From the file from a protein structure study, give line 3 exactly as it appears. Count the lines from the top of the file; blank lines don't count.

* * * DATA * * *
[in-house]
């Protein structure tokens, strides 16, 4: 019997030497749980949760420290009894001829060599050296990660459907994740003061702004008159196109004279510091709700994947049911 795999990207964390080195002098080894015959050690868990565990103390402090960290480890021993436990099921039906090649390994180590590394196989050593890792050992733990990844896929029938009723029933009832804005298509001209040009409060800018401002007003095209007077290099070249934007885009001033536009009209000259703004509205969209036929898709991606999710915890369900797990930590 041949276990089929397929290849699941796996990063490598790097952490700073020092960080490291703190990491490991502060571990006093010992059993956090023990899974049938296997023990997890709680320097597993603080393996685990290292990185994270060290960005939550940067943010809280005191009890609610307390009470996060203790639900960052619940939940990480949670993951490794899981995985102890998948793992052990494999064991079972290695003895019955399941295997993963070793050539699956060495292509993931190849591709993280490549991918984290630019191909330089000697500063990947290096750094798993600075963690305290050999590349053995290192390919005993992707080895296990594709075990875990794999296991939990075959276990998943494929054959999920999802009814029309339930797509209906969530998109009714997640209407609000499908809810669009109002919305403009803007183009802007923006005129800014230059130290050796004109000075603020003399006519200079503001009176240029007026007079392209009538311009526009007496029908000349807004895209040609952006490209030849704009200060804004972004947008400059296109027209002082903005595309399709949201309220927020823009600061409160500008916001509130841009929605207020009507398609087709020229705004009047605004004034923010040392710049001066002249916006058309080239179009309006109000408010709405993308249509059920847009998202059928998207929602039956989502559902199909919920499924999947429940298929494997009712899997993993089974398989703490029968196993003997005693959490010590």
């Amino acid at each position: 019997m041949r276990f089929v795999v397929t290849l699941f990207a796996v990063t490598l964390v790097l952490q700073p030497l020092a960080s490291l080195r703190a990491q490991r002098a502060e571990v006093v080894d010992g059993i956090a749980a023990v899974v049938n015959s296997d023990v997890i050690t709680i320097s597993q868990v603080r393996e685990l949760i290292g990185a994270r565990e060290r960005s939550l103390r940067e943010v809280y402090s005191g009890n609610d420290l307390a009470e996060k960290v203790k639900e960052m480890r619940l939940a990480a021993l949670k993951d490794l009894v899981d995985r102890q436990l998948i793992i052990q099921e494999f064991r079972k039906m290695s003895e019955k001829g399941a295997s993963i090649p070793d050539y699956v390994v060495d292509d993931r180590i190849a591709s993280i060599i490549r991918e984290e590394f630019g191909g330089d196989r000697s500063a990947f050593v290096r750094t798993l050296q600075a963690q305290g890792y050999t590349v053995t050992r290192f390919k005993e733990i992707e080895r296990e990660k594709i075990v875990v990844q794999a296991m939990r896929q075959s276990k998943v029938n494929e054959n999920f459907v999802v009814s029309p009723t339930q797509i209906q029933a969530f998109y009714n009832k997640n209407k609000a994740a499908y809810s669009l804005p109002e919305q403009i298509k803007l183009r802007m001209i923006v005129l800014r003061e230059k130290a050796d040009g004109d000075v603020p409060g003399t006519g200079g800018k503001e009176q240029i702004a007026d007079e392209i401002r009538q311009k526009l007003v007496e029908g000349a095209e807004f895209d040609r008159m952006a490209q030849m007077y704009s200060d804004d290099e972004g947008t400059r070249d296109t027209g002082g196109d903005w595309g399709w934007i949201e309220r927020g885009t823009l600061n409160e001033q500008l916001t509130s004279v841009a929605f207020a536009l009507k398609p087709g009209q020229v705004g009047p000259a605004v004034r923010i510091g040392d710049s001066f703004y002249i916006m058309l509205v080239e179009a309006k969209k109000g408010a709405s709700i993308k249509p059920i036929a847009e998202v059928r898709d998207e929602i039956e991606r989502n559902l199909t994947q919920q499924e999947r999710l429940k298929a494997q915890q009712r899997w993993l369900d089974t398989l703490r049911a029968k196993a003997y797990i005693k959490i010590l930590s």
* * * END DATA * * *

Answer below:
């Amino acid at each position: 019997m041949r276990f089929v795999v397929t290849l699941f990207a796996v990063t490598l964390v790097l952490q700073p030497l020092a960080s490291l080195r703190a990491q490991r002098a502060e571990v006093v080894d010992g059993i956090a749980a023990v899974v049938n015959s296997d023990v997890i050690t709680i320097s597993q868990v603080r393996e685990l949760i290292g990185a994270r565990e060290r960005s939550l103390r940067e943010v809280y402090s005191g009890n609610d420290l307390a009470e996060k960290v203790k639900e960052m480890r619940l939940a990480a021993l949670k993951d490794l009894v899981d995985r102890q436990l998948i793992i052990q099921e494999f064991r079972k039906m290695s003895e019955k001829g399941a295997s993963i090649p070793d050539y699956v390994v060495d292509d993931r180590i190849a591709s993280i060599i490549r991918e984290e590394f630019g191909g330089d196989r000697s500063a990947f050593v290096r750094t798993l050296q600075a963690q305290g890792y050999t590349v053995t050992r290192f390919k005993e733990i992707e080895r296990e990660k594709i075990v875990v990844q794999a296991m939990r896929q075959s276990k998943v029938n494929e054959n999920f459907v999802v009814s029309p009723t339930q797509i209906q029933a969530f998109y009714n009832k997640n209407k609000a994740a499908y809810s669009l804005p109002e919305q403009i298509k803007l183009r802007m001209i923006v005129l800014r003061e230059k130290a050796d040009g004109d000075v603020p409060g003399t006519g200079g800018k503001e009176q240029i702004a007026d007079e392209i401002r009538q311009k526009l007003v007496e029908g000349a095209e807004f895209d040609r008159m952006a490209q030849m007077y704009s200060d804004d290099e972004g947008t400059r070249d296109t027209g002082g196109d903005w595309g399709w934007i949201e309220r927020g885009t823009l600061n409160e001033q500008l916001t509130s004279v841009a929605f207020a536009l009507k398609p087709g009209q020229v705004g009047p000259a605004v004034r923010i510091g040392d710049s001066f703004y002249i916006m058309l509205v080239e179009a309006k969209k109000g408010a709405s709700i993308k249509p059920i036929a847009e998202v059928r898709d998207e929602i039956e991606r989502n559902l199909t994947q919920q499924e999947r999710l429940k298929a494997q915890q009712r899997w993993l369900d089974t398989l703490r049911a029968k196993a003997y797990i005693k959490i010590l930590s």